• While humanitarian needs are increasing in Yemen, a significant gap in funding has worsened the situation further. The UN warns that humanitarian operations in Yemen are shutting down.
• WHO 2020 response requires USD 234M. As of 31 July, 47.8M has been received in response to COVID19 and outbreaks control and containment.
• However, COVID-19 continues to claim lives in Yemen, the actual figures of cases and deaths are likely to be much higher than being reported by authorities.
• Conflict keeps raging. As of July, there were 43 active frontlines across the country.
• WHO continued its support to targeted hospitals to ensure functionality and continuous provision of trauma care services.
• Amid an ongoing fuel crisis, WHO continues its support to targeted health facilities with fuel provision to ensure functionality and continuous provision of life-saving health care services.
● A new threat of famine: A new Integrated Phase Classification (IPC) analysis released by the World Food Program (WFP), the UN Children’s Fund (UNICEF) and the Food and Agriculture Organization (FAO) on 22 July, has warned that economic shocks, conflict, floods, locusts and COVID-19 could reverse food security gains in Yemen. The report analyses the situation of 7.9 million people in 133 districts in southern governorates. It forecasts an alarming increase in the number of people facing high levels of acute food insecurity (IPC Phase 3 and IPC Phase 4), from 2 million to 3.2 million in the next six months, even if existing levels of food assistance are maintained. Such a scenario would reverse improvements made since the 2018/2019 IPC analysis, when more than half a million people moved below IPC Phase 3, primarily because of a massive scale-up of humanitarian food assistance.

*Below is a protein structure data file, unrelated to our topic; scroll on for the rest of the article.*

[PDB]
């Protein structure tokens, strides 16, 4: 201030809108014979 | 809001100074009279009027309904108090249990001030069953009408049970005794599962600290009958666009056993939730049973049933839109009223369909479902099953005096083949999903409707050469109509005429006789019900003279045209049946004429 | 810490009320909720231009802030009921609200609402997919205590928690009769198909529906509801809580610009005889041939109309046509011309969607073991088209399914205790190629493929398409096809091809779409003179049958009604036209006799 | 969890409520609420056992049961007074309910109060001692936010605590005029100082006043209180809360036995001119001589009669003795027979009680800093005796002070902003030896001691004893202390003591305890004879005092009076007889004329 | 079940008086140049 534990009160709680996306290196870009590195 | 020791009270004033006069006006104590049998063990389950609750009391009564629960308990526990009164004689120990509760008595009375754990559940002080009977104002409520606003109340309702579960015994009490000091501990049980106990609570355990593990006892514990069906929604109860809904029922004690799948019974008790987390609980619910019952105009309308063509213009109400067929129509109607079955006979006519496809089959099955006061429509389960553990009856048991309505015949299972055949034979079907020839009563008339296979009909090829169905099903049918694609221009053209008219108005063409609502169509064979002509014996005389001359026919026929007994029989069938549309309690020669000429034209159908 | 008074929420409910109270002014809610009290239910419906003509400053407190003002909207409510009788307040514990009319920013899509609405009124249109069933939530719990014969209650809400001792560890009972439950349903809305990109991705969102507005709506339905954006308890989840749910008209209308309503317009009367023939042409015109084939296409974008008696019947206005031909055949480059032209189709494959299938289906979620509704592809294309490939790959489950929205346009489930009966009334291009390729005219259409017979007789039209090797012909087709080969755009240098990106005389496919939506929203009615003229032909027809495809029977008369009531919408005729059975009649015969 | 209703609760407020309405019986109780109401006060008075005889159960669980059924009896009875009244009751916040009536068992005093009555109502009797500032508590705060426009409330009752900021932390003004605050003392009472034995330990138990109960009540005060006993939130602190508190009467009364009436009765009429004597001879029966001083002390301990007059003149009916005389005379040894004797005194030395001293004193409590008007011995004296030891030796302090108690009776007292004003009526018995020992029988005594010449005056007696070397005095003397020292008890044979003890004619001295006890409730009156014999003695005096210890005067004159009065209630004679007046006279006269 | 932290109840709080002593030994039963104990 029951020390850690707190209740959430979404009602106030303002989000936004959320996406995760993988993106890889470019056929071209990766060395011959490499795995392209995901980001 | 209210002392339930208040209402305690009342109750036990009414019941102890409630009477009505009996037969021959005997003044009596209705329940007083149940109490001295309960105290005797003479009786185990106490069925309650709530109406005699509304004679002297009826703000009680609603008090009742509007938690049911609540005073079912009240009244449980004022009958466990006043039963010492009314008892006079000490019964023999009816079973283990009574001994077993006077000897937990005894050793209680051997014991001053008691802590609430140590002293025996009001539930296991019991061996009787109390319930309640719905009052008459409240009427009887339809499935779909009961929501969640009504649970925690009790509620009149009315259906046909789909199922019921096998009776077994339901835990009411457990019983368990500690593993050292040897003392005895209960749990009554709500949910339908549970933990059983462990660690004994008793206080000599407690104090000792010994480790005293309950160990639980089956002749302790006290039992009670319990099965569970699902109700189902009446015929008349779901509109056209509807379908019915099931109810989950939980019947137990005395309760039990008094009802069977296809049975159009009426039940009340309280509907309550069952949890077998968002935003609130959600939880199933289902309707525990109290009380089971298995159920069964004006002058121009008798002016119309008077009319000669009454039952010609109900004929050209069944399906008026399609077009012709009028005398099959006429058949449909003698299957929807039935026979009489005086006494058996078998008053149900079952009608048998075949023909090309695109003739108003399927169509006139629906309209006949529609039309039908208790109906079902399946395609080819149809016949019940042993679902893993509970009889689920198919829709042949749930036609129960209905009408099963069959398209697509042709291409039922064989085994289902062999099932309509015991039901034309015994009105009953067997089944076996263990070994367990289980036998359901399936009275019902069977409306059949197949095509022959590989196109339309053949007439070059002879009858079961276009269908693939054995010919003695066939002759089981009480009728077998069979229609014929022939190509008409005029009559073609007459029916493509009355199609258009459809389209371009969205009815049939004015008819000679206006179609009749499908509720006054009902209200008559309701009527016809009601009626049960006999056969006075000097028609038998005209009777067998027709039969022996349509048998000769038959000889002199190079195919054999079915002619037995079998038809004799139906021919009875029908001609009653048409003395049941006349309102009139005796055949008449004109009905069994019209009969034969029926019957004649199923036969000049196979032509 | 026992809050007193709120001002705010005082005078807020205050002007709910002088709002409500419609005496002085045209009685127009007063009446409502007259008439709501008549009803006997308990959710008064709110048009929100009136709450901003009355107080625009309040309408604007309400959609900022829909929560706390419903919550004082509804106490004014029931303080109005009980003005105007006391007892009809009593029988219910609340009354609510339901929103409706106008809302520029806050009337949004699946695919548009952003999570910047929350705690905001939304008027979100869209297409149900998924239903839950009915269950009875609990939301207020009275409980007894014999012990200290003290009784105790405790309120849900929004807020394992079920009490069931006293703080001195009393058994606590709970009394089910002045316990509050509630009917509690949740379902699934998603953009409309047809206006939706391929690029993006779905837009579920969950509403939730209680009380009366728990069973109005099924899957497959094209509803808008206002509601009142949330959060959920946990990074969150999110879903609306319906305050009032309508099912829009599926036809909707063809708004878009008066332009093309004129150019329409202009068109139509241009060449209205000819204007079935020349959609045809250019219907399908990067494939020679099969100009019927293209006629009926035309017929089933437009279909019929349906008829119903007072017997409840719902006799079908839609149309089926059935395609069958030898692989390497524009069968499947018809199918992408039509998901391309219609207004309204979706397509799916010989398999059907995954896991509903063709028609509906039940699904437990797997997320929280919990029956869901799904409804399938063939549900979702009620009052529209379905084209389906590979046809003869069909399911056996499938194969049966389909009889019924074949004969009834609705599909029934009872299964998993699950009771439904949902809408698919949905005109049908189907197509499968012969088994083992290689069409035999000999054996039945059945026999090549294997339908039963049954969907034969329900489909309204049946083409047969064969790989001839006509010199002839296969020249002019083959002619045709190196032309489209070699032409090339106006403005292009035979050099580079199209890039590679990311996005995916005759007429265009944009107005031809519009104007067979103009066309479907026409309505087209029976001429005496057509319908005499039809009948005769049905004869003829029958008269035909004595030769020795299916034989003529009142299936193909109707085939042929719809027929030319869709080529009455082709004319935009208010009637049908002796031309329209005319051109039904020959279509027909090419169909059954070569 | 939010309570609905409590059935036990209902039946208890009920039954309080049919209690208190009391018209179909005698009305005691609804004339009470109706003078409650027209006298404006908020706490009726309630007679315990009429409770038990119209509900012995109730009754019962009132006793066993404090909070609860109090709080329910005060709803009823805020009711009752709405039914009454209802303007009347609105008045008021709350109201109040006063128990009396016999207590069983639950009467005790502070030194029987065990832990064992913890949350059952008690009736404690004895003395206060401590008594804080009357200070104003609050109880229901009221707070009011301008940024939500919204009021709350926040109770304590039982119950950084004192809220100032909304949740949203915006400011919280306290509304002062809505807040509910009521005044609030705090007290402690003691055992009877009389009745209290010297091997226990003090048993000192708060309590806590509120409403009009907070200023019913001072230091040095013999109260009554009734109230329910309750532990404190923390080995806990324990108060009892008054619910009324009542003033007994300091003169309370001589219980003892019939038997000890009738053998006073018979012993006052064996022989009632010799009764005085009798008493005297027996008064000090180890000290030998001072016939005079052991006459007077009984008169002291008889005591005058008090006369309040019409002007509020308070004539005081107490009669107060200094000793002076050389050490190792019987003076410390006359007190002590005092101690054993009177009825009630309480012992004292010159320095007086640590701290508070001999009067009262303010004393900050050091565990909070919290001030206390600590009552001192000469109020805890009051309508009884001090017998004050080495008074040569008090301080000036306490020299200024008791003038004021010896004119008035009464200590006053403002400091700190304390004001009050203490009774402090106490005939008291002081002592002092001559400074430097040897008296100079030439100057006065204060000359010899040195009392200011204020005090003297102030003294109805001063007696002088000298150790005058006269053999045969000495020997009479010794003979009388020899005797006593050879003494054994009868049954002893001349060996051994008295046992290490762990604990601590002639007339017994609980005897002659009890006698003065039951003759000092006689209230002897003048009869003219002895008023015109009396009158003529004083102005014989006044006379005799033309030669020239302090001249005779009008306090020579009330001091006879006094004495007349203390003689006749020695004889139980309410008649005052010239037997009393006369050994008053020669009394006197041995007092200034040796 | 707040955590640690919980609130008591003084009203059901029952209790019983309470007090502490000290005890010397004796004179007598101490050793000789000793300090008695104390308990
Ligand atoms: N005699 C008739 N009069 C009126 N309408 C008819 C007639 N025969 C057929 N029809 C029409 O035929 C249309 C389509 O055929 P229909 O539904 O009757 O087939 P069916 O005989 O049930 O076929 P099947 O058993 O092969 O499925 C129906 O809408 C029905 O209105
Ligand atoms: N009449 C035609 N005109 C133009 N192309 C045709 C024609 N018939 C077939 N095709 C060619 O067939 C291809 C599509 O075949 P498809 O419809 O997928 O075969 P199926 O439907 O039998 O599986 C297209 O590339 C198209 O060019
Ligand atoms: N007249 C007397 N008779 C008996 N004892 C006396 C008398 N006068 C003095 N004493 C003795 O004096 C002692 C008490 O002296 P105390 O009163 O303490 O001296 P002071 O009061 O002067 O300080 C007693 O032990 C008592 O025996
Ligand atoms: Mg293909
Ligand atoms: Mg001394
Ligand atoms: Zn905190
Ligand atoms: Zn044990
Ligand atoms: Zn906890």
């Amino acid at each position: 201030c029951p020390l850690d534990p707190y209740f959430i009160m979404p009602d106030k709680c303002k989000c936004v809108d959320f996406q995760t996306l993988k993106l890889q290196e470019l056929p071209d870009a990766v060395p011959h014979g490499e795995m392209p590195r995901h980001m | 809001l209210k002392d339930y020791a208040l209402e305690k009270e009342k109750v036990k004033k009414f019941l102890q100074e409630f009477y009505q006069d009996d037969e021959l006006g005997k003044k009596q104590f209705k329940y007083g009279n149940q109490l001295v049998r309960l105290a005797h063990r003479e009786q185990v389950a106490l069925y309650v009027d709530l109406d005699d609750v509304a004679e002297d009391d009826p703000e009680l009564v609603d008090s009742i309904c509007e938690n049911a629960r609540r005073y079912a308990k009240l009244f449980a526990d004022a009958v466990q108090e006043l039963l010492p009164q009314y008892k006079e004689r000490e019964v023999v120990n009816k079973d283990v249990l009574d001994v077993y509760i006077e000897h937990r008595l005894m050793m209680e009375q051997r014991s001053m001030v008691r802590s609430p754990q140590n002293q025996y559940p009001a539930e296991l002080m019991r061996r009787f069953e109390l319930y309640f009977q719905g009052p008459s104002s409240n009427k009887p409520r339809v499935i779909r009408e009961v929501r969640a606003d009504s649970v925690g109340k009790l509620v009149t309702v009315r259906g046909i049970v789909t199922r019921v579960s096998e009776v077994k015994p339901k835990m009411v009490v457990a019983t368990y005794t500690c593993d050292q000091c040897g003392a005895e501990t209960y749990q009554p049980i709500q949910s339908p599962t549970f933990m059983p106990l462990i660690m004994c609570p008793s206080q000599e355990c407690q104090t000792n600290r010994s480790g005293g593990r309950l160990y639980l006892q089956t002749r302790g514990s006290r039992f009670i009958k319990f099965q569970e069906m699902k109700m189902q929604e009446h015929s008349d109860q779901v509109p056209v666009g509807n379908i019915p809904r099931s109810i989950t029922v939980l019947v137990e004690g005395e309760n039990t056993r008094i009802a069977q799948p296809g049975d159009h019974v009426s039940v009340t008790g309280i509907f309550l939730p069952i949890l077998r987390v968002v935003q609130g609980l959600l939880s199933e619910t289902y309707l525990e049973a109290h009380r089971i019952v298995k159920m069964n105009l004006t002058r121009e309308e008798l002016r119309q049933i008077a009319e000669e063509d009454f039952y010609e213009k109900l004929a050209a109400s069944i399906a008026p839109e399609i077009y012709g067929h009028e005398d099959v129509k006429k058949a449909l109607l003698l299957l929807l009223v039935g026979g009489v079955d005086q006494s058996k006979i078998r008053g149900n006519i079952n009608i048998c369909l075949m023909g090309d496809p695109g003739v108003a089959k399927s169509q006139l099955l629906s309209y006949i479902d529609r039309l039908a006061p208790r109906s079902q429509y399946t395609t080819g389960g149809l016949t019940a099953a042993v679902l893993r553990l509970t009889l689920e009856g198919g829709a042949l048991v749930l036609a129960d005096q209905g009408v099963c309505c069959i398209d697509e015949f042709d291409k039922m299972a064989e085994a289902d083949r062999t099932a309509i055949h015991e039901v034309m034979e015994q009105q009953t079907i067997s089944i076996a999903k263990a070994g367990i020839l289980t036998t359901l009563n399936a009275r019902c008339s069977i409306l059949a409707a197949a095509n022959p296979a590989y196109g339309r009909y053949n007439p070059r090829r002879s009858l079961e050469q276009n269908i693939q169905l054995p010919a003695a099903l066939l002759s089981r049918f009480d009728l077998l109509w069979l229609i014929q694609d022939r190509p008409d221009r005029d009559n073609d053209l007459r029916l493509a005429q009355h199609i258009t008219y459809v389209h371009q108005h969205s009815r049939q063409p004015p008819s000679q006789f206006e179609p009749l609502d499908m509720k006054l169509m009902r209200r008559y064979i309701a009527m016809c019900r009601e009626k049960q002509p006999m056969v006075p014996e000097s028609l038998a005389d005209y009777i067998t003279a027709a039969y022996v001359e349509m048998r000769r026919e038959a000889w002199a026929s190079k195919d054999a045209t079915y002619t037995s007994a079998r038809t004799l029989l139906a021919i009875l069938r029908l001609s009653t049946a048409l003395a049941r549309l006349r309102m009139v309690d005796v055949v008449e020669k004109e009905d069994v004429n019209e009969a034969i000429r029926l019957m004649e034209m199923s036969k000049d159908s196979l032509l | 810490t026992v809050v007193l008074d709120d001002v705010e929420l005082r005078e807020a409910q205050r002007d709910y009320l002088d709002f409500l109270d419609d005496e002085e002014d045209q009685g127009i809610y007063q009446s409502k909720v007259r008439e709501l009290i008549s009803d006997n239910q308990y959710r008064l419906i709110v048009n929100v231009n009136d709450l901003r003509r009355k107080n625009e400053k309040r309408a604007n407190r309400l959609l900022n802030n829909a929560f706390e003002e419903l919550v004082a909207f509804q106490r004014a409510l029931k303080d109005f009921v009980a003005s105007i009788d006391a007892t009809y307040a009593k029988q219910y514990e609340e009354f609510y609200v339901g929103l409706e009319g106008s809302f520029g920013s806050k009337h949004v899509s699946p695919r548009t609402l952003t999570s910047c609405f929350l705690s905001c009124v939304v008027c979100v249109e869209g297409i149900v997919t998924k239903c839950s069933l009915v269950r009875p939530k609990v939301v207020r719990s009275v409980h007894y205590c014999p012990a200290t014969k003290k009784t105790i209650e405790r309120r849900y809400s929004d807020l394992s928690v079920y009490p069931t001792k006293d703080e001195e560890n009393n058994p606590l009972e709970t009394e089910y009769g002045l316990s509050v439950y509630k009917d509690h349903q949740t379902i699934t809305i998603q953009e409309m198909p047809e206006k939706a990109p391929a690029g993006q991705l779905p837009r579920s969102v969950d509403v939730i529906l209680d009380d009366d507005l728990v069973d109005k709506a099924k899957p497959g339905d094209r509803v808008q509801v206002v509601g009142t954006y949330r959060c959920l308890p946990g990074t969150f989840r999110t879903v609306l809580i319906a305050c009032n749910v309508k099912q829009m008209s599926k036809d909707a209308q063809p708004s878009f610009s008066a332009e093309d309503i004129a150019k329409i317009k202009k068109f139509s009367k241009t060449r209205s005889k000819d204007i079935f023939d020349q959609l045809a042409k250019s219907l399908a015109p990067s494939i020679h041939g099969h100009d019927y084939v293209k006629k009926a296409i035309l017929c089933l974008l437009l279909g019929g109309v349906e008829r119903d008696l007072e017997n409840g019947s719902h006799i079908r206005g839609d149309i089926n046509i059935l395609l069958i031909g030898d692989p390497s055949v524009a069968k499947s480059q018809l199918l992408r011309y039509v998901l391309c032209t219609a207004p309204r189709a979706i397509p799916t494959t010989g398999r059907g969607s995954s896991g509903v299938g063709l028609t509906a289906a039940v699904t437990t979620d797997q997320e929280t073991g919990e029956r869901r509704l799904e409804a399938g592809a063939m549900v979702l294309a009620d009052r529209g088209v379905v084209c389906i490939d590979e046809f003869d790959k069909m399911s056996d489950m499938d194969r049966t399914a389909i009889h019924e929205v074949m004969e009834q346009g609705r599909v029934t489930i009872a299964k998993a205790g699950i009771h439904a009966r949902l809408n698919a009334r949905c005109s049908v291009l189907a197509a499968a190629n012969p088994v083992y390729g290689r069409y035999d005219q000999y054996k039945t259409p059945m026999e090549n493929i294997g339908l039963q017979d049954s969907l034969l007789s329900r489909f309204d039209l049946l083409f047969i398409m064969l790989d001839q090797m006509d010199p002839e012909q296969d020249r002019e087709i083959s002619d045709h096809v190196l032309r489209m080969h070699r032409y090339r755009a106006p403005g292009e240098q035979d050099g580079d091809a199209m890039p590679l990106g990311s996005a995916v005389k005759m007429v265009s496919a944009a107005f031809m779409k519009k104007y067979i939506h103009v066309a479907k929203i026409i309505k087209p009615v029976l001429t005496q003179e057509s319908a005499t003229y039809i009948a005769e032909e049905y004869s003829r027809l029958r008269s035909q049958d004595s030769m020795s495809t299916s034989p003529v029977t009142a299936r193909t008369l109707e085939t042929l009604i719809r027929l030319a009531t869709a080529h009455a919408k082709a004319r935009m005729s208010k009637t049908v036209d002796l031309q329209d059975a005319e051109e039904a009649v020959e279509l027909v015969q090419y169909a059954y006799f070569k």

● Funding Gap aggravates suffering in Yemen: While humanitarian needs are increasing in Yemen, a significant gap in funding has worsened the situation further. Out of US$1.35 billion pledged by donors on 2 June at the High-Level Pledging Event in Riyadh, only US$ 650 million were received by the end of July, which is less than the fifth of the US$ 3.2 billion required for the humanitarian operations in Yemen. Since mid-April, 31 of 41 of critical UN programmes have reduced or closed for lack of funding.
● COVID-19 continues to claim lives in Yemen: Health partners remain concerned that the actual figures are likely to be much higher than the 1,732 confirmed cases and 494 associated deaths reported as of 31 July. Underreporting continues for various reasons including a shortage of testing facilities, difficulties in accessing health care, fear of stigma, the perceived risks of seeking treatment, and a lack of official reporting, particularly in northern governorates.
● Conflict keeps raging. As of July, there were 43 active frontlines across the country. The month of July has marked increasing hostilities in Hajjah and Al Jawf governorates.
Reports indicated that civilians were killed and injured including children and women.
● Torrential rains and flooding hit Yemen in, damaging infrastructure, destroying homes and shelters and causing deaths and injuries. Heavy rains that started in April and continued into July affected thousands of families, many of them already displaced.
The governorates of Al Hudaydah, Sana’a, Taizz, Ibb, Abyan, Lahj and Marib were the most affected.